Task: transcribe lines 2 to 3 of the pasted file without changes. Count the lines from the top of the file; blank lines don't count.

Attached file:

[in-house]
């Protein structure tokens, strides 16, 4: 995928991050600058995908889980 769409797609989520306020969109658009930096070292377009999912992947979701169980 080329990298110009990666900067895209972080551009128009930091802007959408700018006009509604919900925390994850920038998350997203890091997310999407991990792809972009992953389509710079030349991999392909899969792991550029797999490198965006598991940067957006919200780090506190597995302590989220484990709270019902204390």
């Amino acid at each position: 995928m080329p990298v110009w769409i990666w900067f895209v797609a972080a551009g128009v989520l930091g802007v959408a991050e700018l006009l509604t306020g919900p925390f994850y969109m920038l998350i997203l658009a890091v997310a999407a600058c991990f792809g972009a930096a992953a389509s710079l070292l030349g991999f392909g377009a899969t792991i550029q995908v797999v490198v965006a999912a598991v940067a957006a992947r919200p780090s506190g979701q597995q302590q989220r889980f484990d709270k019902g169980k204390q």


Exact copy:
């Protein structure tokens, strides 16, 4: 995928991050600058995908889980 769409797609989520306020969109658009930096070292377009999912992947979701169980 080329990298110009990666900067895209972080551009128009930091802007959408700018006009509604919900925390994850920038998350997203890091997310999407991990792809972009992953389509710079030349991999392909899969792991550029797999490198965006598991940067957006919200780090506190597995302590989220484990709270019902204390």
């Amino acid at each position: 995928m080329p990298v110009w769409i990666w900067f895209v797609a972080a551009g128009v989520l930091g802007v959408a991050e700018l006009l509604t306020g919900p925390f994850y969109m920038l998350i997203l658009a890091v997310a999407a600058c991990f792809g972009a930096a992953a389509s710079l070292l030349g991999f392909g377009a899969t792991i550029q995908v797999v490198v965006a999912a598991v940067a957006a992947r919200p780090s506190g979701q597995q302590q989220r889980f484990d709270k019902g169980k204390q």